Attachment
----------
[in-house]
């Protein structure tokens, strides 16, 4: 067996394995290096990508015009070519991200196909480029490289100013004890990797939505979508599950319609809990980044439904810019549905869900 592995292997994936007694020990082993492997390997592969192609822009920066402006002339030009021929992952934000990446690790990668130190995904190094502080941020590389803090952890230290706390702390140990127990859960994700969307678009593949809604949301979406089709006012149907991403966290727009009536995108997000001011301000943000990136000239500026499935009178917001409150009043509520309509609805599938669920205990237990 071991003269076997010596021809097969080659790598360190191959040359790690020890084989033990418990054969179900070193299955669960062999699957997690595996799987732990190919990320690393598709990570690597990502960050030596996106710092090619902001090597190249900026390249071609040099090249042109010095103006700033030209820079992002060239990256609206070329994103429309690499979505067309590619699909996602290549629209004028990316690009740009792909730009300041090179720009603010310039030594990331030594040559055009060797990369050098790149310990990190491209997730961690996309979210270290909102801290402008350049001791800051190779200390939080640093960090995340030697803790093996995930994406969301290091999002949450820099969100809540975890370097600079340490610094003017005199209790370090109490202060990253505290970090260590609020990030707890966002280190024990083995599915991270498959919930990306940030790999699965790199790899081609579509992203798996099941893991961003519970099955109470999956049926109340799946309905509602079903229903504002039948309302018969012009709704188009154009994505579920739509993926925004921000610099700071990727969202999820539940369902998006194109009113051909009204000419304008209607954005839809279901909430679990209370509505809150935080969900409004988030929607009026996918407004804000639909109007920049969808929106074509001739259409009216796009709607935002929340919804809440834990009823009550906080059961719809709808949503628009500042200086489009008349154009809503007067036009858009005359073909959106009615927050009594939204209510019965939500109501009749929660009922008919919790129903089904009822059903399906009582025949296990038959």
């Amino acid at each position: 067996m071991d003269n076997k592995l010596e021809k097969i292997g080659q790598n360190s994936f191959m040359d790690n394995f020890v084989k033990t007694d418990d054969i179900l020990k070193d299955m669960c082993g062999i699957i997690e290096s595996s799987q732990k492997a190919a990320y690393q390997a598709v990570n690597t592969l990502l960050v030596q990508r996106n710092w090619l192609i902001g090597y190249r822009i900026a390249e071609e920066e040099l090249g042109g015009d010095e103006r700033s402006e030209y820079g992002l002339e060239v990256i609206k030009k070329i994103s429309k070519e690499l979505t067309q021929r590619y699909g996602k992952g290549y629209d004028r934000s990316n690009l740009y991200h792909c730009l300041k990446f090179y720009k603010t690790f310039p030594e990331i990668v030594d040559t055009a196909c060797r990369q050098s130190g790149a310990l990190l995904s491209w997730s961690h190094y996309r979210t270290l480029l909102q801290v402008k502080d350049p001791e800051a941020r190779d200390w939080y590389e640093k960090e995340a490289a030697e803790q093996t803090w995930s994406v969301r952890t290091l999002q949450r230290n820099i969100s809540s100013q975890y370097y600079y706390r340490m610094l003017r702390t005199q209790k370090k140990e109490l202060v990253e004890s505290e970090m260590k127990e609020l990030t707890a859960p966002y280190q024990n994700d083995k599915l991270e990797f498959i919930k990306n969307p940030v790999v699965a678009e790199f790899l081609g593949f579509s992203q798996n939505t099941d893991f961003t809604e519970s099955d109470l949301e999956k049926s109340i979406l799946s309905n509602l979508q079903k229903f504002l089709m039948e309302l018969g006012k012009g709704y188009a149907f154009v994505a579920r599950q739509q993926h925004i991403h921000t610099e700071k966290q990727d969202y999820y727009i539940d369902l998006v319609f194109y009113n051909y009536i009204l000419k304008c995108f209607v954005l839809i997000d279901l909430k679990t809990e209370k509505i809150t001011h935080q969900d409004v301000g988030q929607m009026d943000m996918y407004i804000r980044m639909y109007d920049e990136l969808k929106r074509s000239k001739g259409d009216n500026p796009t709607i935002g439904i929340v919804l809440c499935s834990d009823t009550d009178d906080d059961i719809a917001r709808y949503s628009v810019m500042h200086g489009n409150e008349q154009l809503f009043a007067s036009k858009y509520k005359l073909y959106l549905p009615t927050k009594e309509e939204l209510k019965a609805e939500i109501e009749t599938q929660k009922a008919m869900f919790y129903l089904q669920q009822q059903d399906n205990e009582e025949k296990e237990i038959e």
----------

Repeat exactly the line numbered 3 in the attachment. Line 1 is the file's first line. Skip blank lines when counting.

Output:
């Amino acid at each position: 067996m071991d003269n076997k592995l010596e021809k097969i292997g080659q790598n360190s994936f191959m040359d790690n394995f020890v084989k033990t007694d418990d054969i179900l020990k070193d299955m669960c082993g062999i699957i997690e290096s595996s799987q732990k492997a190919a990320y690393q390997a598709v990570n690597t592969l990502l960050v030596q990508r996106n710092w090619l192609i902001g090597y190249r822009i900026a390249e071609e920066e040099l090249g042109g015009d010095e103006r700033s402006e030209y820079g992002l002339e060239v990256i609206k030009k070329i994103s429309k070519e690499l979505t067309q021929r590619y699909g996602k992952g290549y629209d004028r934000s990316n690009l740009y991200h792909c730009l300041k990446f090179y720009k603010t690790f310039p030594e990331i990668v030594d040559t055009a196909c060797r990369q050098s130190g790149a310990l990190l995904s491209w997730s961690h190094y996309r979210t270290l480029l909102q801290v402008k502080d350049p001791e800051a941020r190779d200390w939080y590389e640093k960090e995340a490289a030697e803790q093996t803090w995930s994406v969301r952890t290091l999002q949450r230290n820099i969100s809540s100013q975890y370097y600079y706390r340490m610094l003017r702390t005199q209790k370090k140990e109490l202060v990253e004890s505290e970090m260590k127990e609020l990030t707890a859960p966002y280190q024990n994700d083995k599915l991270e990797f498959i919930k990306n969307p940030v790999v699965a678009e790199f790899l081609g593949f579509s992203q798996n939505t099941d893991f961003t809604e519970s099955d109470l949301e999956k049926s109340i979406l799946s309905n509602l979508q079903k229903f504002l089709m039948e309302l018969g006012k012009g709704y188009a149907f154009v994505a579920r599950q739509q993926h925004i991403h921000t610099e700071k966290q990727d969202y999820y727009i539940d369902l998006v319609f194109y009113n051909y009536i009204l000419k304008c995108f209607v954005l839809i997000d279901l909430k679990t809990e209370k509505i809150t001011h935080q969900d409004v301000g988030q929607m009026d943000m996918y407004i804000r980044m639909y109007d920049e990136l969808k929106r074509s000239k001739g259409d009216n500026p796009t709607i935002g439904i929340v919804l809440c499935s834990d009823t009550d009178d906080d059961i719809a917001r709808y949503s628009v810019m500042h200086g489009n409150e008349q154009l809503f009043a007067s036009k858009y509520k005359l073909y959106l549905p009615t927050k009594e309509e939204l209510k019965a609805e939500i109501e009749t599938q929660k009922a008919m869900f919790y129903l089904q669920q009822q059903d399906n205990e009582e025949k296990e237990i038959e």